Wells Fargo plans to raise the pay for some of its lower-paid workers next month, in a move that would boost compensation for about 50,000 employees, the bank’s CEO told the Observer on Tuesday.
The San Francisco-based bank is taking the step after raising the minimum wage for its lowest-paid employees over the past year. Starting this month, those workers will receive $15 per hour, after a $1.50 per hour raise announced after President Donald Trump signed a tax reform law in December.
After bringing the lowest-paid employees up to $15 per hour, “it’s appropriate to look at the folks that were in and around $15 and say, ‘Gosh, maybe you should make adjustments there, too,’” CEO Tim Sloan said during an interview in Charlotte. “That’s the next group that will be impacted.”
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The bank hasn’t yet said what the new pay rate for this group will be, but a spokesman said it would be “competitive and fair relative to the new minimum base pay.” Wells is based in San Francisco but has its biggest employee hub in Charlotte, with around 25,100 of its 263,000 employees here.
The move comes as other banks, including Charlotte-based Bank of America, have also been raising compensation for their lowest-paid workers. Bank of America and other companies also doled out special bonuses to their workers following the new tax law.
Wells Fargo did not pay out these types of cash bonuses. However, the bank did award restricted stock grants this month to 250,000 workers, Sloan said. Full-time employees received 50 shares, while part-time workers received 30.
The shares, which went to employees who don’t typically receive stock as part of their compensation, can be cashed out after two years. The bank’s shares are currently trading around $52.
Sloan rose to CEO in October 2016 after John Stumpf retired amid a scandal over sales practices in Wells Fargo’s retail bank. Since then, he has been working to rebuild the bank’s image and tamp down new problems in its auto lending and mortgage businesses.
The Wall Street Journal reported last week that the bank was making changes to its risk management operations that included the retirement of four executives. The paper also said the Office of the Comptroller of the Currency, the regulator of national banks, was close to finalizing an enforcement action and civil penalty tied to the firm’s risk management, citing people familiar with the matter.
In the Observer interview, Sloan said the departures were normal retirements. He declined to comment on discussions with regulators.
Some critics, including Democratic Sen. Elizabeth Warren, have questioned whether an insider like Sloan can turn Wells Fargo around. Asked whether he’s the best pick for the job, Sloan said he thinks he is, but added that ultimately it’s up to the board.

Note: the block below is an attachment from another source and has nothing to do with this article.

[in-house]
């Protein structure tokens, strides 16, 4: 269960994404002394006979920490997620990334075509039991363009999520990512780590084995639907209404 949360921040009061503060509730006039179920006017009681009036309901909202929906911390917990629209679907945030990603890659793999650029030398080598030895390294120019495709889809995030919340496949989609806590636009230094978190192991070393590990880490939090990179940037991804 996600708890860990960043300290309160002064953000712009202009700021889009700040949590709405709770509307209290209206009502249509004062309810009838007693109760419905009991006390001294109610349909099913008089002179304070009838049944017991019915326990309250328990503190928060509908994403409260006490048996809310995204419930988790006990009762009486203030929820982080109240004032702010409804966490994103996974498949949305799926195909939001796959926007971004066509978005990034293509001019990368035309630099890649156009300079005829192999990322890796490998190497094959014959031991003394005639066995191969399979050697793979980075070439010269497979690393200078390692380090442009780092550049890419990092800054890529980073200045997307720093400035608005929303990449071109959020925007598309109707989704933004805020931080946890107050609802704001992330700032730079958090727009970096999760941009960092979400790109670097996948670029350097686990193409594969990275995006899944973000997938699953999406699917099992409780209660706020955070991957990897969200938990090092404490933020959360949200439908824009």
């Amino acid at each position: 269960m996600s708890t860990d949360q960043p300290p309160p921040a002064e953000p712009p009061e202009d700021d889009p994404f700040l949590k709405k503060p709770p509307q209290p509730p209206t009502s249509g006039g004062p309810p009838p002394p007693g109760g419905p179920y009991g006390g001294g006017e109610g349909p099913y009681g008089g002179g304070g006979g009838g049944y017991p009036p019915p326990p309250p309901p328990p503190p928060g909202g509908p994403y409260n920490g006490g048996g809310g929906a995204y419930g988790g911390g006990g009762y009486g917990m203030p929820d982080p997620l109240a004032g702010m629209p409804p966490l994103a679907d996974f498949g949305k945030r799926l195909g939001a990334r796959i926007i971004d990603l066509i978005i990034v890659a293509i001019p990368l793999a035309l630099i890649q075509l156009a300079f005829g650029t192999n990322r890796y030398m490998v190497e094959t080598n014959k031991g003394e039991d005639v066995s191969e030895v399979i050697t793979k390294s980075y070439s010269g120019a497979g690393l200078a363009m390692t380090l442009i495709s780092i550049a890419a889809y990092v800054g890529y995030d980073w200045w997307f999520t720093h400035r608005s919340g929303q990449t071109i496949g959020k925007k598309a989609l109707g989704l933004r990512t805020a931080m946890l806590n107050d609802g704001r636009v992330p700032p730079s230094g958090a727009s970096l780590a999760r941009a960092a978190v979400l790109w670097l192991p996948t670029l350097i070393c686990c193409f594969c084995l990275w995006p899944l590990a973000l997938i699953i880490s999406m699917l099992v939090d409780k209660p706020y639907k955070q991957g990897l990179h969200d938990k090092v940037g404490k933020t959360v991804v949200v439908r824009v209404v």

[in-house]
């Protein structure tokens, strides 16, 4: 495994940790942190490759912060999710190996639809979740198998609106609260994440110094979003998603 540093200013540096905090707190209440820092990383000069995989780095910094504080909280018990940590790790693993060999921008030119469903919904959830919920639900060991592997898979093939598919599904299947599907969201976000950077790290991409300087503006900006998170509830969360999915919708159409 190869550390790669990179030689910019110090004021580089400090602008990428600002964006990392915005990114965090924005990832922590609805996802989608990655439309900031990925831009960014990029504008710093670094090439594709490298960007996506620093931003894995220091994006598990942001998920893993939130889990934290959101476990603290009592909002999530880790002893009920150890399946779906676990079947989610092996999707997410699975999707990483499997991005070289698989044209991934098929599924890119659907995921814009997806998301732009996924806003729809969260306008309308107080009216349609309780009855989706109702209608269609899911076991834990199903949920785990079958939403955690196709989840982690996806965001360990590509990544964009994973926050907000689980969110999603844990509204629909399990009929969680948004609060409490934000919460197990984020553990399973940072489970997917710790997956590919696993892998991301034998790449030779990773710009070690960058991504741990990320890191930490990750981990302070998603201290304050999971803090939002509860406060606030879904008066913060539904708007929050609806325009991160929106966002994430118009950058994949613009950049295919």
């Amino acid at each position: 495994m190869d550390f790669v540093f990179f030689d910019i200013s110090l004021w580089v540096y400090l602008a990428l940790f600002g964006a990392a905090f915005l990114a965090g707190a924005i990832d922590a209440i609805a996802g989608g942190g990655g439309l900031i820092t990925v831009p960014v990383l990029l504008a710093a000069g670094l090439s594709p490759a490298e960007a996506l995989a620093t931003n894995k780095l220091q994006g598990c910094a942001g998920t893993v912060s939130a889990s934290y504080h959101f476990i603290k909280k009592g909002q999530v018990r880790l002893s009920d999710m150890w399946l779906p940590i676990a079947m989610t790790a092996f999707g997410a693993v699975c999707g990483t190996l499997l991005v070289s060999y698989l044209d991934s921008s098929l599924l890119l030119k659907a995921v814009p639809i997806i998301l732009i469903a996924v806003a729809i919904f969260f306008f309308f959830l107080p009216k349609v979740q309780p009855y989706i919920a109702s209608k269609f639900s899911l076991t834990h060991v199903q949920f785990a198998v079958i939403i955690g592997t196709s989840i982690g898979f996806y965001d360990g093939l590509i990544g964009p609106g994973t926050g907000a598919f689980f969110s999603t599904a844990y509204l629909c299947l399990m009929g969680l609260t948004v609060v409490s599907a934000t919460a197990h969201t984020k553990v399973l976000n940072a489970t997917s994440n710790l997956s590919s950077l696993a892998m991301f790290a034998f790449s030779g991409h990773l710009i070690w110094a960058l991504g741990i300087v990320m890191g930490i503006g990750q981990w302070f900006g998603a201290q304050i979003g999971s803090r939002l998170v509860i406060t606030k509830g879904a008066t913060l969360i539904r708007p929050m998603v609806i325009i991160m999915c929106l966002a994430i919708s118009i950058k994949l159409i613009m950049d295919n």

“So far they’ve concluded that I am the right person,” he said, noting changes Wells has made during his tenure to change its practices, including naming new leadership, centralizing many functions like risk and human resources, and overhauling how it compensates employees.
“I promised that we were going to look at all of our business and all of our product and services, and if we found anything that needed to be improved that we would be very transparent about it,” Sloan said.
Wells has been publicly disclosing issues it’s uncovered, even when some of those matters have no material impact on the company’s finances, he said. “Sometimes, unfortunately, transparency in the short term creates a lot of focus by stakeholders but over the long term it’s the absolute right thing to do,” he said.
Among other initiatives as CEO, Sloan has announced plans to trim more than $4 billion in annual costs by 2019. The first $2 billion will be re-invested in the company, while the second $2 billion will fall to the bottom line, the company has said.
Wells has said it plans to wring costs from the nation’s No. 3 bank by assets through a variety of steps, including consolidating duplicative processes across lines of business, automating manual processes and outsourcing certain functions. Wells has not provided details on any possible job cuts.
“I don’t know what the impact will be in terms of the number of people who work at Wells Fargo,” Sloan said. “Candidly, I think that technology, the change in customer tastes and demand for products will have more of an impact on how many people work at the company, where they work, what they do, than an incremental $2 billion (in cost savings).”
In a proxy filing this month, Wells said Sloan was awarded $17.4 million in compensation for his work in 2017, a more than 35 percent increase from the previous year even as the bank struggled to recover from its scandals. The bank noted that he did not receive a cash bonus.
The filing also showed that Sloan earned 291 times the estimated median total compensation of the company’s workforce: $60,446. All public companies are required to disclose a similar figure for the first time this year. Wells Fargo’s calculation included pay for part-time workers, the company noted.
The ratio “doesn’t really drive how we think about compensation at Wells Fargo,” said Sloan, who made less than other big-bank CEOs in 2017. “We are being very transparent in terms of what compensation for senior leaders will be. Those are the rules. We’re going to follow those rules. But we’re also going to make sure that we provide appropriate compensation (for the company’s workforce).”